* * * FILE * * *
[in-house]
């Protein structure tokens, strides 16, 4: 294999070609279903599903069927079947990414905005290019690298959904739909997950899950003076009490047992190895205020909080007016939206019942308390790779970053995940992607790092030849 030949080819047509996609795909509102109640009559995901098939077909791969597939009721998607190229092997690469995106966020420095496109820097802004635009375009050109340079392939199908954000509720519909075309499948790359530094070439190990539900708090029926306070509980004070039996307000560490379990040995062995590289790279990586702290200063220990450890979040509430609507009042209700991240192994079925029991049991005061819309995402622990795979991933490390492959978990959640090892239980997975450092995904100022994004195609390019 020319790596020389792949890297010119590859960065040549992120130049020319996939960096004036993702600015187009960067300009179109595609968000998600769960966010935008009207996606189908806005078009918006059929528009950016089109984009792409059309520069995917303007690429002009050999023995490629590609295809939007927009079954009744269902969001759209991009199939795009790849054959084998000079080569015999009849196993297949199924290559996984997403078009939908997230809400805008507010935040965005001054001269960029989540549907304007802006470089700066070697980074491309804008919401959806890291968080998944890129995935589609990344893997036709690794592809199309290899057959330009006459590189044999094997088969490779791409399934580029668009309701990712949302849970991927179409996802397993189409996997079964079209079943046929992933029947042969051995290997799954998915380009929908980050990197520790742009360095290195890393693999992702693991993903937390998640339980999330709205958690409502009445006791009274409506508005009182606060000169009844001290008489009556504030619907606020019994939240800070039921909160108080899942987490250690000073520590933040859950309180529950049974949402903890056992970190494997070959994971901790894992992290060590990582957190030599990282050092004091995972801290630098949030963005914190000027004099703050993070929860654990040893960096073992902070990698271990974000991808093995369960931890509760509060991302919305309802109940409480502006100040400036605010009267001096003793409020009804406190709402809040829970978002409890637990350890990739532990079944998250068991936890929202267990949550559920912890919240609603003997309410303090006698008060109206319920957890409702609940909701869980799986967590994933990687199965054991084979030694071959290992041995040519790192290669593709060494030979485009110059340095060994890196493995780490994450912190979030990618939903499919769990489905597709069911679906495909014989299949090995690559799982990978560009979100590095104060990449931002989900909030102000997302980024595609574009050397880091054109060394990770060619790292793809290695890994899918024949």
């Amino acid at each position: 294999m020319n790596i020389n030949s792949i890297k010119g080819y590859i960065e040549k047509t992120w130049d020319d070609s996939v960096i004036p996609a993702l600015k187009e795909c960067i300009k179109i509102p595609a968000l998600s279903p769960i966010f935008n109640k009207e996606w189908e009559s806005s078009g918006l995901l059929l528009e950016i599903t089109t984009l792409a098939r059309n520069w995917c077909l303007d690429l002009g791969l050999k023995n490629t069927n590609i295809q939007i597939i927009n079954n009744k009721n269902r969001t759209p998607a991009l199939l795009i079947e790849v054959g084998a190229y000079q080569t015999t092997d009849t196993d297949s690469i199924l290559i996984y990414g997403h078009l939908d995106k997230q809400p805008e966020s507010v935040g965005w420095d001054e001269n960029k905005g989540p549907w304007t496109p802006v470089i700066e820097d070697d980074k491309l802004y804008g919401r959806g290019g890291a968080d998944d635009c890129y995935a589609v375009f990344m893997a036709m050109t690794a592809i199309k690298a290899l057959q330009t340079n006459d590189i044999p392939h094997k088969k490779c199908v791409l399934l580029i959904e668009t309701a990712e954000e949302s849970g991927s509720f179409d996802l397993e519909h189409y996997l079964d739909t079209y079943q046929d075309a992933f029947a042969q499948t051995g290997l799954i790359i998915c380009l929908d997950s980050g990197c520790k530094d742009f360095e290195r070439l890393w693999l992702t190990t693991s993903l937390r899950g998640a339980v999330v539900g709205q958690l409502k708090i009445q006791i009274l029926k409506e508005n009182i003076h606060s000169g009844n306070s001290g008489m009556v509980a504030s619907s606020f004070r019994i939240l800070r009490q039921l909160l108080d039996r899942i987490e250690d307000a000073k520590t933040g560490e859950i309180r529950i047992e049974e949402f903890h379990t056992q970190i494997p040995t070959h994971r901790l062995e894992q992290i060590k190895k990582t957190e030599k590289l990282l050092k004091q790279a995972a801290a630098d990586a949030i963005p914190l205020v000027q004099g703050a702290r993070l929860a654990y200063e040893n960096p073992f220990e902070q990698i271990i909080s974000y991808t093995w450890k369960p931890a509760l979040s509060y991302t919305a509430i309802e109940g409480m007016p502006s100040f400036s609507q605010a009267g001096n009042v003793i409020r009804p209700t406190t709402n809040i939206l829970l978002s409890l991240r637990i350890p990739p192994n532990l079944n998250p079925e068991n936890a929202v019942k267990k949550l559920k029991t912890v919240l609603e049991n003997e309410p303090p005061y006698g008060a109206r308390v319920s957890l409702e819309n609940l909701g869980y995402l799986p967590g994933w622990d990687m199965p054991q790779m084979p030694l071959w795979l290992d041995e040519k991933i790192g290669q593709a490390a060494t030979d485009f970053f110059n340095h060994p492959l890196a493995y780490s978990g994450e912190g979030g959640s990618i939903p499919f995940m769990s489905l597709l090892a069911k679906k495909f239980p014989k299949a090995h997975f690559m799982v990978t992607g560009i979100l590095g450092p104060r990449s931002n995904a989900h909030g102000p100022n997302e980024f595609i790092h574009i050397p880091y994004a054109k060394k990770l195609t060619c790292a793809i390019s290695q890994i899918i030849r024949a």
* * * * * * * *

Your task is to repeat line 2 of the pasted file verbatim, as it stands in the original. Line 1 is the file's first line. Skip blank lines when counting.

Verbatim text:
């Protein structure tokens, strides 16, 4: 294999070609279903599903069927079947990414905005290019690298959904739909997950899950003076009490047992190895205020909080007016939206019942308390790779970053995940992607790092030849 030949080819047509996609795909509102109640009559995901098939077909791969597939009721998607190229092997690469995106966020420095496109820097802004635009375009050109340079392939199908954000509720519909075309499948790359530094070439190990539900708090029926306070509980004070039996307000560490379990040995062995590289790279990586702290200063220990450890979040509430609507009042209700991240192994079925029991049991005061819309995402622990795979991933490390492959978990959640090892239980997975450092995904100022994004195609390019 020319790596020389792949890297010119590859960065040549992120130049020319996939960096004036993702600015187009960067300009179109595609968000998600769960966010935008009207996606189908806005078009918006059929528009950016089109984009792409059309520069995917303007690429002009050999023995490629590609295809939007927009079954009744269902969001759209991009199939795009790849054959084998000079080569015999009849196993297949199924290559996984997403078009939908997230809400805008507010935040965005001054001269960029989540549907304007802006470089700066070697980074491309804008919401959806890291968080998944890129995935589609990344893997036709690794592809199309290899057959330009006459590189044999094997088969490779791409399934580029668009309701990712949302849970991927179409996802397993189409996997079964079209079943046929992933029947042969051995290997799954998915380009929908980050990197520790742009360095290195890393693999992702693991993903937390998640339980999330709205958690409502009445006791009274409506508005009182606060000169009844001290008489009556504030619907606020019994939240800070039921909160108080899942987490250690000073520590933040859950309180529950049974949402903890056992970190494997070959994971901790894992992290060590990582957190030599990282050092004091995972801290630098949030963005914190000027004099703050993070929860654990040893960096073992902070990698271990974000991808093995369960931890509760509060991302919305309802109940409480502006100040400036605010009267001096003793409020009804406190709402809040829970978002409890637990350890990739532990079944998250068991936890929202267990949550559920912890919240609603003997309410303090006698008060109206319920957890409702609940909701869980799986967590994933990687199965054991084979030694071959290992041995040519790192290669593709060494030979485009110059340095060994890196493995780490994450912190979030990618939903499919769990489905597709069911679906495909014989299949090995690559799982990978560009979100590095104060990449931002989900909030102000997302980024595609574009050397880091054109060394990770060619790292793809290695890994899918024949």